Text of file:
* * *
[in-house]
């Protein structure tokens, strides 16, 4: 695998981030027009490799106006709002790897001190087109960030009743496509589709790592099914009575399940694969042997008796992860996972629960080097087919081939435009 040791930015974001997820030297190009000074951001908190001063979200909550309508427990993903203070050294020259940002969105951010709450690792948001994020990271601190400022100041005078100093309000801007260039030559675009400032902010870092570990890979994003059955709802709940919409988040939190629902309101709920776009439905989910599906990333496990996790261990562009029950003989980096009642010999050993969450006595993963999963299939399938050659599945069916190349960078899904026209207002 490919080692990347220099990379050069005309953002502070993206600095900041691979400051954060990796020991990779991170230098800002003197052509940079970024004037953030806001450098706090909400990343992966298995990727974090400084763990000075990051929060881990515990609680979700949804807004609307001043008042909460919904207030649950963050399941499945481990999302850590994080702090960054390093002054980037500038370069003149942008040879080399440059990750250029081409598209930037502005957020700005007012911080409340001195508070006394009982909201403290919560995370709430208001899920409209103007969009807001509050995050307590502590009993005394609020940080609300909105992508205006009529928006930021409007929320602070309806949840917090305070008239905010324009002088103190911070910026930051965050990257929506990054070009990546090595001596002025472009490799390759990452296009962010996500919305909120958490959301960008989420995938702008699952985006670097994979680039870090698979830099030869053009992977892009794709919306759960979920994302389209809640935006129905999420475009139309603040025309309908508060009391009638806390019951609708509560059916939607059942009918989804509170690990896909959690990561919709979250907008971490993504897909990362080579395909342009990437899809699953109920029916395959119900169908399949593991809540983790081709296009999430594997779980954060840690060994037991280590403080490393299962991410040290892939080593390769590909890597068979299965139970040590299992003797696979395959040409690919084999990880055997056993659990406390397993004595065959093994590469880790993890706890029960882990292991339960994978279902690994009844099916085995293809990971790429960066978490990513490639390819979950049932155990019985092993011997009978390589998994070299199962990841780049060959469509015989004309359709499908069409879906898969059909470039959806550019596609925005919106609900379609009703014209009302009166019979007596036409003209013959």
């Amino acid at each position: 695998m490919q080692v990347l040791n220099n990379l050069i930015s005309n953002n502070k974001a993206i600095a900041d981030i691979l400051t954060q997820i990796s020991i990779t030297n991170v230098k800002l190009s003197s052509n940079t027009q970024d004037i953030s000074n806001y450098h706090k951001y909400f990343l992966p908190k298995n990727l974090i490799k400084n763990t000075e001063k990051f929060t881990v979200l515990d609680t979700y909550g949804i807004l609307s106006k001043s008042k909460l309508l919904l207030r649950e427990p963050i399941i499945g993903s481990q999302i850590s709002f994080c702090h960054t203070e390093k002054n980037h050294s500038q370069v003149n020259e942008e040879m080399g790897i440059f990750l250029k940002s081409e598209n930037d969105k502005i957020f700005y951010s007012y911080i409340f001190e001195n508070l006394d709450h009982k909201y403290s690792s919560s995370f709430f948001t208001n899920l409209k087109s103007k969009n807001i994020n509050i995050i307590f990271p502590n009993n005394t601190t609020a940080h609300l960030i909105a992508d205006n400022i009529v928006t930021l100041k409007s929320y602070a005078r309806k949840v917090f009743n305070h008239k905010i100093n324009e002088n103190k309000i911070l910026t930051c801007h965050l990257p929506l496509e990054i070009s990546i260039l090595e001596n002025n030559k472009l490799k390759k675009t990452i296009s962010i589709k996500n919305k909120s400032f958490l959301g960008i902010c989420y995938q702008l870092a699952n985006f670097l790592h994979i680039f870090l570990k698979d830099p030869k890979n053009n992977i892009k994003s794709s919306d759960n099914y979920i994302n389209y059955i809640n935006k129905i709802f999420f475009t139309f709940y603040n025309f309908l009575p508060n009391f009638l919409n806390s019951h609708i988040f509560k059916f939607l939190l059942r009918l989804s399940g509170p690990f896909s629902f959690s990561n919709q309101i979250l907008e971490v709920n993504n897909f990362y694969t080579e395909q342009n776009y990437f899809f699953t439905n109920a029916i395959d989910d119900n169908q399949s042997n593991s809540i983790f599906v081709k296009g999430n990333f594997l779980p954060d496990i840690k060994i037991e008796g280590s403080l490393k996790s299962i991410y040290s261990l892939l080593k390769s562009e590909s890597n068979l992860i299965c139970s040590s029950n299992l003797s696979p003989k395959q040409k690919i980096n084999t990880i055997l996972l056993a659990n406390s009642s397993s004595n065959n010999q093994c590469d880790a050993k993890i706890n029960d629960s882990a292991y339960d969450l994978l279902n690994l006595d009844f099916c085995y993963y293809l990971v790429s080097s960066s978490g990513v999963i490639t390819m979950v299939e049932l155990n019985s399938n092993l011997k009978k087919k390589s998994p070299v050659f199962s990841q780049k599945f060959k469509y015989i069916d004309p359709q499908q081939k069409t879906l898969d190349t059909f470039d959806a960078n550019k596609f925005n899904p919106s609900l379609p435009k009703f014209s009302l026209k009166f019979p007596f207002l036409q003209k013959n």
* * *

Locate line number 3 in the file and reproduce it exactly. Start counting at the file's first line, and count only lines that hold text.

């Amino acid at each position: 695998m490919q080692v990347l040791n220099n990379l050069i930015s005309n953002n502070k974001a993206i600095a900041d981030i691979l400051t954060q997820i990796s020991i990779t030297n991170v230098k800002l190009s003197s052509n940079t027009q970024d004037i953030s000074n806001y450098h706090k951001y909400f990343l992966p908190k298995n990727l974090i490799k400084n763990t000075e001063k990051f929060t881990v979200l515990d609680t979700y909550g949804i807004l609307s106006k001043s008042k909460l309508l919904l207030r649950e427990p963050i399941i499945g993903s481990q999302i850590s709002f994080c702090h960054t203070e390093k002054n980037h050294s500038q370069v003149n020259e942008e040879m080399g790897i440059f990750l250029k940002s081409e598209n930037d969105k502005i957020f700005y951010s007012y911080i409340f001190e001195n508070l006394d709450h009982k909201y403290s690792s919560s995370f709430f948001t208001n899920l409209k087109s103007k969009n807001i994020n509050i995050i307590f990271p502590n009993n005394t601190t609020a940080h609300l960030i909105a992508d205006n400022i009529v928006t930021l100041k409007s929320y602070a005078r309806k949840v917090f009743n305070h008239k905010i100093n324009e002088n103190k309000i911070l910026t930051c801007h965050l990257p929506l496509e990054i070009s990546i260039l090595e001596n002025n030559k472009l490799k390759k675009t990452i296009s962010i589709k996500n919305k909120s400032f958490l959301g960008i902010c989420y995938q702008l870092a699952n985006f670097l790592h994979i680039f870090l570990k698979d830099p030869k890979n053009n992977i892009k994003s794709s919306d759960n099914y979920i994302n389209y059955i809640n935006k129905i709802f999420f475009t139309f709940y603040n025309f309908l009575p508060n009391f009638l919409n806390s019951h609708i988040f509560k059916f939607l939190l059942r009918l989804s399940g509170p690990f896909s629902f959690s990561n919709q309101i979250l907008e971490v709920n993504n897909f990362y694969t080579e395909q342009n776009y990437f899809f699953t439905n109920a029916i395959d989910d119900n169908q399949s042997n593991s809540i983790f599906v081709k296009g999430n990333f594997l779980p954060d496990i840690k060994i037991e008796g280590s403080l490393k996790s299962i991410y040290s261990l892939l080593k390769s562009e590909s890597n068979l992860i299965c139970s040590s029950n299992l003797s696979p003989k395959q040409k690919i980096n084999t990880i055997l996972l056993a659990n406390s009642s397993s004595n065959n010999q093994c590469d880790a050993k993890i706890n029960d629960s882990a292991y339960d969450l994978l279902n690994l006595d009844f099916c085995y993963y293809l990971v790429s080097s960066s978490g990513v999963i490639t390819m979950v299939e049932l155990n019985s399938n092993l011997k009978k087919k390589s998994p070299v050659f199962s990841q780049k599945f060959k469509y015989i069916d004309p359709q499908q081939k069409t879906l898969d190349t059909f470039d959806a960078n550019k596609f925005n899904p919106s609900l379609p435009k009703f014209s009302l026209k009166f019979p007596f207002l036409q003209k013959n």